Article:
"Stacey is not going to stop what she's doing because of other people," Mr. Abrams said, just days after his daughter received abusive phone calls because she helped lead the rally where Georgia's flag was burned. "It's been unsettling," Stacey Abrams said. "I got a call from one woman who said her family died in the Civil War, and the flag was a symbol of Southern heritage. She said if black people didn't like the flag, get the hell out. It's really strange to have someone call your house, ask for you by name, and call you a nigger."

Students for African-American Empowerment was formed in May 1992 by members of the Atlanta University Center (an association of black students of four historically black colleges in Atlanta), after the acquittal of four Los Angeles police officers charged in the brutal, video-taped beating of Rodney King, an event which sparked protests and rioting in Los Angeles and other cities throughout the United States, including Atlanta.

The 1956 Georgia state flag

The flag that Abrams and her fellow activists burned was introduced in Georgia in 1956 and incorporated the Confederate battle flag, which is widely perceived by African Americans as a symbol of white supremacy and racism.

The 1956 flag was designed by John Sammons Bell, an attorney, World War II veteran, former chairman of the Georgia Democratic party, and a fervent critic of federally-enforced racial integration (including the landmark 1954 Supreme Court ruling in Brown vs. the Board of Education).

According to an analysis commissioned by the Georgia State Senate in 2000, Bell was regarded in 1956 as "one of the nation’s staunchest pro-segregationist public officials."

The analysis concluded that, despite arguments to the contrary by those who supported changing the state flag, the incorporation of the Confederate battle flag into the new flag in 1956 was part of a backlash against the federal government's imposition of racial integration in public life during that decade:

The 1956 General Assembly changed the state flag, in an atmosphere of preserving segregation and resentment toward the United States government, as a symbolic gesture to show Washington that Georgia’s leaders intended to uphold what they “stood for, will stand for, and will fight for."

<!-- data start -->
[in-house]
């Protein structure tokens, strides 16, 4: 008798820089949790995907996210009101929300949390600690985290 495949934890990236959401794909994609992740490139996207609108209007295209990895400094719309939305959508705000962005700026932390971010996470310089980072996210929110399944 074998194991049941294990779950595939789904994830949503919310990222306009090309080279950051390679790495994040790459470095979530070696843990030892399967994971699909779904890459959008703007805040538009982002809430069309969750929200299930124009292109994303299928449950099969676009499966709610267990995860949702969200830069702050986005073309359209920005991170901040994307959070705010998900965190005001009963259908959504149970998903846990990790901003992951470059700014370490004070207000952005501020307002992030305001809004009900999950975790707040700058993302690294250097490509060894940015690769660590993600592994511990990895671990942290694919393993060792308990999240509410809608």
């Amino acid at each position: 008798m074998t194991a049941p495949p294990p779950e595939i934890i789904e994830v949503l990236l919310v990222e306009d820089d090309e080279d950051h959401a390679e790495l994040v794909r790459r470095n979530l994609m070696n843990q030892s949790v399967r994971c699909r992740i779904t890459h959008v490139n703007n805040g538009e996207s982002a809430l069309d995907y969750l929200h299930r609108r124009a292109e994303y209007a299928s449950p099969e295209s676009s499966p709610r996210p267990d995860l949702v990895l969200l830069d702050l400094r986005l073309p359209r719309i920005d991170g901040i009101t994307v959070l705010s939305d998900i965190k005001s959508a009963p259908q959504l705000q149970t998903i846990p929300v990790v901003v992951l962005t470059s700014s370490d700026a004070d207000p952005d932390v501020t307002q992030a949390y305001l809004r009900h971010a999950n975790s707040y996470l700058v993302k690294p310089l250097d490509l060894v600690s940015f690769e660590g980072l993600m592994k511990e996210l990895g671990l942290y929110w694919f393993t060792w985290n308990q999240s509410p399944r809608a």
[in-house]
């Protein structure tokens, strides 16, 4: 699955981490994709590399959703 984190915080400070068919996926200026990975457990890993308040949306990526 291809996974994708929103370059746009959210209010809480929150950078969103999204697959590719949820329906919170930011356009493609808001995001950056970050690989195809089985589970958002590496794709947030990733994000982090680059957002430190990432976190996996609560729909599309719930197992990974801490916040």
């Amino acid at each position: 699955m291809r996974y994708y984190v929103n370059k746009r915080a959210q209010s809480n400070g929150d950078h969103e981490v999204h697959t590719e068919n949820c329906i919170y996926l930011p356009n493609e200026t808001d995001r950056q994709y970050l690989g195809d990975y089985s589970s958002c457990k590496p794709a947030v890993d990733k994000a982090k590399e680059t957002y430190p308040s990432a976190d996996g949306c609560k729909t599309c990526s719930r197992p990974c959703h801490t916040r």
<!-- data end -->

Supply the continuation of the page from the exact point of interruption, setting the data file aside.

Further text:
The 1956 flag was replaced in 2001, but its successor proved unpopular, and the current Georgia state flag -- which completely removed the Confederate battle flag -- was definitively adopted after voters endorsed it in a March 2004 referendum.

The Abrams campaign did not respond to our request for comment but gave a statement to the New York Times, acknowledging and defending the gubernatorial candidate's participation in the flag-burning protest:

Ms. Abrams’s campaign, in a statement Monday, said her actions in 1992 were part of a “permitted, peaceful protest against the Confederate emblem in the flag” and part of a movement that was ultimately successful in changing the flag.

“During Stacey Abrams’ college years, Georgia was at a crossroads, struggling with how to overcome racially divisive issues, including symbols of the Confederacy, the sharpest of which was the inclusion of the Confederate emblem in the Georgia state flag,” the statement read. “This conversation was sweeping across Georgia as numerous organizations, prominent leaders, and students engaged in the ultimately successful effort to change the flag.”


Fausset, Richard.   "Stacey Abrams's Burning of Georgia Flag with Confederate Symbol Surfaces on Eve of Debate."     The New York Times.   22 October 2018.

Erickson, Erick.   "Georgia's Democrat Candidate for Governor Burned the Flag."     TheMaven.net.   22 October 2018.

Blake, John.   "AUC Students Burn State Flag in Protest at Capitol."     The Atlanta Constitution.   15 June 1992.

Blake, John.   "Never Again the Same -- AUC Protesters Find Lives Taking New Directions Since King Verdict."     The Atlanta Constitution.  27 June 1992.

Azarian, Alexander J. and Eden Fesshazion.   "The State Flag of Georgia: The 1956 Change In Its Historical Context."     Georgia State Senate Research Office.   August 2000.

The Atlanta Journal-Constitution.   "A History of Georgia's State Flag: Things to Know."     23 October 2018.

Hart, Ariel.   "The 2004 Campaign: Flag Dispute; Georgians Vote to Keep New Flag."     The New York Times.   3 March 2004.

Dan Mac Guill is a former writer for Snopes.